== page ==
by Dr. Steve Hoskins
I met James Octavius McClurkan in the fall of 1981.
I had started my undergraduate career at Trevecca and went to spend the weekend with my uncle, Bob Mitchell, and his wife, Emmaline. They lived in Erin, Tennessee, about 100 miles from our campus, and pastored one of the several churches McClurkan had started in the late 1890s. On a crisp fall morning, my uncle loaded me in the truck, and we rode around Houston County, while he introduced me to the venerable McClurkan.
By 1981, Jim McClurkan had been dead for 67 years, and he was a gentle companion as most dead people are. He didn’t say much, just grinned as my uncle walked me over what was left of the foundation of the house where McClurkan grew up, then took me on a parade of churches and chapels where McClurkan had preached, some on family farms along the Yellow Creek basin, and pointed out the abandoned three-story building that once housed the fabled Ruskin College—where McClurkan taught classes in preaching and Bible, a landmark in his life.
As I visited these places, I heard about McClurkan’s call to preach, how he learned the ways of Jesus and how to care for others, especially the poor.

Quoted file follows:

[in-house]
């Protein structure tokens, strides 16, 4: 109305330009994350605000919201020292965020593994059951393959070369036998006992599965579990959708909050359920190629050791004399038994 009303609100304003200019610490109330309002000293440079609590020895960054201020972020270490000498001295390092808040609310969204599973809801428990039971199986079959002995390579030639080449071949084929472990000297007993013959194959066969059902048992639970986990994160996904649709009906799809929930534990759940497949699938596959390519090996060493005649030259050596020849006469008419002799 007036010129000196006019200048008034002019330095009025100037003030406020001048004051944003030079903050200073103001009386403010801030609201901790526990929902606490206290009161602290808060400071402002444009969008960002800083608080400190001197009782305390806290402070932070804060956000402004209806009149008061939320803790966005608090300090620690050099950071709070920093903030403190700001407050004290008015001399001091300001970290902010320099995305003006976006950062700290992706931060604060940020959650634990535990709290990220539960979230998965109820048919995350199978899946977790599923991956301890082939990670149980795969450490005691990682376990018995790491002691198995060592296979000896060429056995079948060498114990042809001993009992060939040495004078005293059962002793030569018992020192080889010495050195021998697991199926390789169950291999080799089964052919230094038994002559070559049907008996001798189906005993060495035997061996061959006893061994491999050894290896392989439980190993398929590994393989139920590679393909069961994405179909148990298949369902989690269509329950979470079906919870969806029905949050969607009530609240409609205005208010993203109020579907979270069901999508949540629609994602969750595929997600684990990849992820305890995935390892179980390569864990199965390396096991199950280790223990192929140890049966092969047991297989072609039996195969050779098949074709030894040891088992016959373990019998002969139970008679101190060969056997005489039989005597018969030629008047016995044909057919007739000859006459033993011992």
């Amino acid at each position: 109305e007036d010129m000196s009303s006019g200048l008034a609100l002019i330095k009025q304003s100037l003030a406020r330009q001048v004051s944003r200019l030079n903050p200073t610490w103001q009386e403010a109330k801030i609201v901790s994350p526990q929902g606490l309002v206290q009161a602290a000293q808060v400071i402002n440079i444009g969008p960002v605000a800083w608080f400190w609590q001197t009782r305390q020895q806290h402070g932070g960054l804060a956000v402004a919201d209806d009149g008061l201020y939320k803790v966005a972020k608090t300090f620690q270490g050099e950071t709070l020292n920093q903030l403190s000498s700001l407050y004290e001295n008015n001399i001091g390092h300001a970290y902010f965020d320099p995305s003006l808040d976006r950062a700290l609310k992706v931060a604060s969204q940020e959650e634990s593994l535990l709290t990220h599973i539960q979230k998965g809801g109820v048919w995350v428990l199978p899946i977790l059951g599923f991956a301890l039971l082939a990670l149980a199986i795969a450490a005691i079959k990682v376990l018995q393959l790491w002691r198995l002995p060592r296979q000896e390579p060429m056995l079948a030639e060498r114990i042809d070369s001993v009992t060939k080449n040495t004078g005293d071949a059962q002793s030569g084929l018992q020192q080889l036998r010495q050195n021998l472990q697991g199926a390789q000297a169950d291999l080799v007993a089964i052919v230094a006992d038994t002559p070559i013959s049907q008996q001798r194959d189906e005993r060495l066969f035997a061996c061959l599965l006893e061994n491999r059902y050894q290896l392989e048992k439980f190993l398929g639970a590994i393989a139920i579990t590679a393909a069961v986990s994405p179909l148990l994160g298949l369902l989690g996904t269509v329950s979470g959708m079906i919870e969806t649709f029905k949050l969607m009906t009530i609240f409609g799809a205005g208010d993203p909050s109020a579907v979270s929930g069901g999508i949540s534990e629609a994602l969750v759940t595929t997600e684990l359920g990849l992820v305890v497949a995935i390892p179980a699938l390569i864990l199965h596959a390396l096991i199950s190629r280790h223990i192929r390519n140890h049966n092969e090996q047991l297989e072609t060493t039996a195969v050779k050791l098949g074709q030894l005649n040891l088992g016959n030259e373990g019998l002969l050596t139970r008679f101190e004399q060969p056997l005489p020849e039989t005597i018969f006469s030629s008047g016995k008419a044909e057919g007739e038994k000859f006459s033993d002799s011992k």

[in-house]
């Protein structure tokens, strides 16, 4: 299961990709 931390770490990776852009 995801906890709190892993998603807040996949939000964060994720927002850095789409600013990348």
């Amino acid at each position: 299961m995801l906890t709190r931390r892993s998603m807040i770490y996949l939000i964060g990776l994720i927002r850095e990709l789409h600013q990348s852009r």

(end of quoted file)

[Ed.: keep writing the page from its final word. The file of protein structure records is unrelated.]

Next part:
Later that fall, I made my first pilgrimage with my uncle to McClurkan’s grave in Mount Olivet Cemetery, just around the corner from Trevecca’s campus. There, I visited the grave of McClurkan’s wife, Martha Frances Rye McClurkan, who is laid to rest beside him and lived the gift of Christian hospitality. She preached with him, cooked meals for Trevecca kids, and entertained the college’s visitors who often lived in their home.
As I got to know Jim McClurkan, I learned the stories of his life and his sacrifice for our school. I walked the beginnings of Trevecca where students trained for the ministry in backyards in East Nashville and held street meetings in the evenings.
I sojourned through downtown streets where McClurkan had walked, doing his daily devotions as he went, and selling his own books to anyone who would buy them to pay the bills of Trevecca and keep students in school.
I did not know then that I would fall in love with those people and their stories, that they would become the life’s work of this church historian, but they have. They provide me with meaningful work. These days I share those memories of our founder and his wife—people who did so much so that we might be inspired to live the Trevecca story in our day and hour—with our students.
The words on the tombstone where the McClurkans are buried, the words I first heard in the fall of 1981, tell the story of the life of J.O. McClurkan as well as the Trevecca story, a story of love and sacrifice: He Lived for Others.
So must we, so must we.
Dr. Steve Hoskins (’86)
associate professor of religion